Food is another example of a product that if used in moderation is good for you. Addictions are the problem. Overeating as an addiction is just beginning to be noticed. It was just a couple of years back that the UN conceded that there were more obese children in developing countries than undernourished children. Major educational campaigns are being launched, e.g., see promoting better eating habits and exercise.

There are 33 million DALYs lost annually from alcohol and 23 million lost from smoking. How about illicit drugs? Table 1 indicates that 6 million DALYs are lost from illicit drugs. How does that compare to the lives lost in gang warfare and the billions the US spends on drug eradication? As I have written elsewhere, illegal drugs fit perfectly the profile of what happens when a product for which there is a significant demand is made illegal. The product is still supplied but by a criminal element making tremendous profits. Since 1996, the US government has spent in excess of $150 billion trying to eradicate drugs. Has any of this worked? No.

The United Nations Office on Drugs and Crime reports there are vibrant markets throughout the world for cannabis, opium, heroin, cocaine, and amphetamines. Statistics from the US Office of National Drug Control Policy show that drug production has increased and prices in the US have fallen over the last decade.


Drinking has greater costs than cigarette smoking. What should we do about it? Probably a little more should be spent educating people about the dangers of alcohol addictions. And physical abuse by men in homes should be aggressively investigated and prosecuted. But that’s all. Addictions create their own demand and bans don’t work.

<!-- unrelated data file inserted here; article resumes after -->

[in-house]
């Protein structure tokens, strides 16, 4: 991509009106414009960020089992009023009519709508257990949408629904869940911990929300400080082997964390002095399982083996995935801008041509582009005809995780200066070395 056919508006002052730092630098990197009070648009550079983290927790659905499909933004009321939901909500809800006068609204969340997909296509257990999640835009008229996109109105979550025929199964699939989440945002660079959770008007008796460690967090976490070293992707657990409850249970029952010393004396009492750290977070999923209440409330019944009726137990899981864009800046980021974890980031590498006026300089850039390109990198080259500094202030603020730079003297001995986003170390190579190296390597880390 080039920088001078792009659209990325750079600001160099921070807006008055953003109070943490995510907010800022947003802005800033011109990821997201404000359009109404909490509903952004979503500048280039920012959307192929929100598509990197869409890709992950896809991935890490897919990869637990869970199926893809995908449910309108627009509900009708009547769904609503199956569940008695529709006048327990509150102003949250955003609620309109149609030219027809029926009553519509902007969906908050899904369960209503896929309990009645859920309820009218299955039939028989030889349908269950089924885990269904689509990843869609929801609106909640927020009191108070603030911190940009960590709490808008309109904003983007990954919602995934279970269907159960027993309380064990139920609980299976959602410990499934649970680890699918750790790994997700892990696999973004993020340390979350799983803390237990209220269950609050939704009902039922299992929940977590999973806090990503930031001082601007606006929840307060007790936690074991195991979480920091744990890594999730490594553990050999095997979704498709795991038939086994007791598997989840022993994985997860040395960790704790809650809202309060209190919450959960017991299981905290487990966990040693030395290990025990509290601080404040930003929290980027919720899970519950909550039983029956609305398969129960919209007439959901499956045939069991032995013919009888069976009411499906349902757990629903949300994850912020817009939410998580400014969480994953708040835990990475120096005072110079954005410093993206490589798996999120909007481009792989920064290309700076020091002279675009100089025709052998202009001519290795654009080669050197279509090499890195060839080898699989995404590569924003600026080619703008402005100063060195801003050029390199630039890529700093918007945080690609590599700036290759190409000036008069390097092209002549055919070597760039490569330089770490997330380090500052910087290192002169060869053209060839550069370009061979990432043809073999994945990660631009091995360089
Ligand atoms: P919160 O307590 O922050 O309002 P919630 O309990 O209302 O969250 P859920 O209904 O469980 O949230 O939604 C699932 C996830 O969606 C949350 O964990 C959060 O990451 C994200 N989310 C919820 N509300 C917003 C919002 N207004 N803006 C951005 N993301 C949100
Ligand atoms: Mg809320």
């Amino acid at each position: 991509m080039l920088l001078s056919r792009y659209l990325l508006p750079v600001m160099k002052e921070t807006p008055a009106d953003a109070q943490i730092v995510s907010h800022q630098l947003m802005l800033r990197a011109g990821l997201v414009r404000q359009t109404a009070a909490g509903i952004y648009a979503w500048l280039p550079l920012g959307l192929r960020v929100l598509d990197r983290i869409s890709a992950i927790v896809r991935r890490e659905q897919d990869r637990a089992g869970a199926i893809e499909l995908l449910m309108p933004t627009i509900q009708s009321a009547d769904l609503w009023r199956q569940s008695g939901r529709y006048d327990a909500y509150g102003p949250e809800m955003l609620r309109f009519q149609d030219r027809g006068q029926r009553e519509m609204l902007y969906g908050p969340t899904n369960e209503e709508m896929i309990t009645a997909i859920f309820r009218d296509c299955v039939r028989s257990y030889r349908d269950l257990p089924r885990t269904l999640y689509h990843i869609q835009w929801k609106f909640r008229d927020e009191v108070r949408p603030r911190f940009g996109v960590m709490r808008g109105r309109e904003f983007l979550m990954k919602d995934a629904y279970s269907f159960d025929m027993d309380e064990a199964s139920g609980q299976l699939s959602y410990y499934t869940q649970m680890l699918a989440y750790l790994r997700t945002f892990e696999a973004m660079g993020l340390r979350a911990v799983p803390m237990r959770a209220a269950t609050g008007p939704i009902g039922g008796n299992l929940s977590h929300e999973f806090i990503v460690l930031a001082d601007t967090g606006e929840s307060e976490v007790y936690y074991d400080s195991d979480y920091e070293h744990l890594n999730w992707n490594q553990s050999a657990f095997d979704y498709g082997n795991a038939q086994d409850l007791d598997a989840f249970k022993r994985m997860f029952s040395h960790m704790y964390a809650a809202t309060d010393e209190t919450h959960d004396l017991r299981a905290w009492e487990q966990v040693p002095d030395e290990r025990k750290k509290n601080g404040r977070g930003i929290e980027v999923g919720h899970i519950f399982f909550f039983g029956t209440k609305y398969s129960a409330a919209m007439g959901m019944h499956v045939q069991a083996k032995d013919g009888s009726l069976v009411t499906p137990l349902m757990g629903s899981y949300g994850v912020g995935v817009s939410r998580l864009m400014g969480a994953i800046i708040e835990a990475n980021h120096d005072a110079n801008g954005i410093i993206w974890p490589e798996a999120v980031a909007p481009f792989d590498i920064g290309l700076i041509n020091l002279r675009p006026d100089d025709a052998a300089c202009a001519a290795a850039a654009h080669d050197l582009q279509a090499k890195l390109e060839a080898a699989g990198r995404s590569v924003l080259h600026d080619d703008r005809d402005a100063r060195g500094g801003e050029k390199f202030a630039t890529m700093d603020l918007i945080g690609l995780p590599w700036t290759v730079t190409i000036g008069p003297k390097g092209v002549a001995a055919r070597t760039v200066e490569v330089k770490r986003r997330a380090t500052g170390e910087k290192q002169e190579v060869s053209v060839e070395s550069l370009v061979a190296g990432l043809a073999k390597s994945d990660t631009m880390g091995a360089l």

Banning drugs is a horrible mistake. A lot more people die in efforts to eradicate drugs and gang warfare than the additional numbers that would die if they were legalized.

“We dig our own graves.”

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About the Author

elliott-morss-photo1Elliott Morss has a broad background in international finance and economics. He holds a Political Economy from The Johns Hopkins University and has taught at the University of Michigan, Harvard, Boston University, Brandeis and the University of Palermo in Buenos Aires. During his career he worked in the Fiscal Affairs Department at the IMF with assignments in more than 45 countries. In addition, Elliott was a principle in a firm that became the largest contractor to USAID (United States Agency for International Development) and co-founded (and was president) of the Asia-Pacific Group with investments in Cambodia, China and Myanmar. He has co-authored seven books and published more than 50 professional journal articles. Elliott writes at his blog Morss Global Finance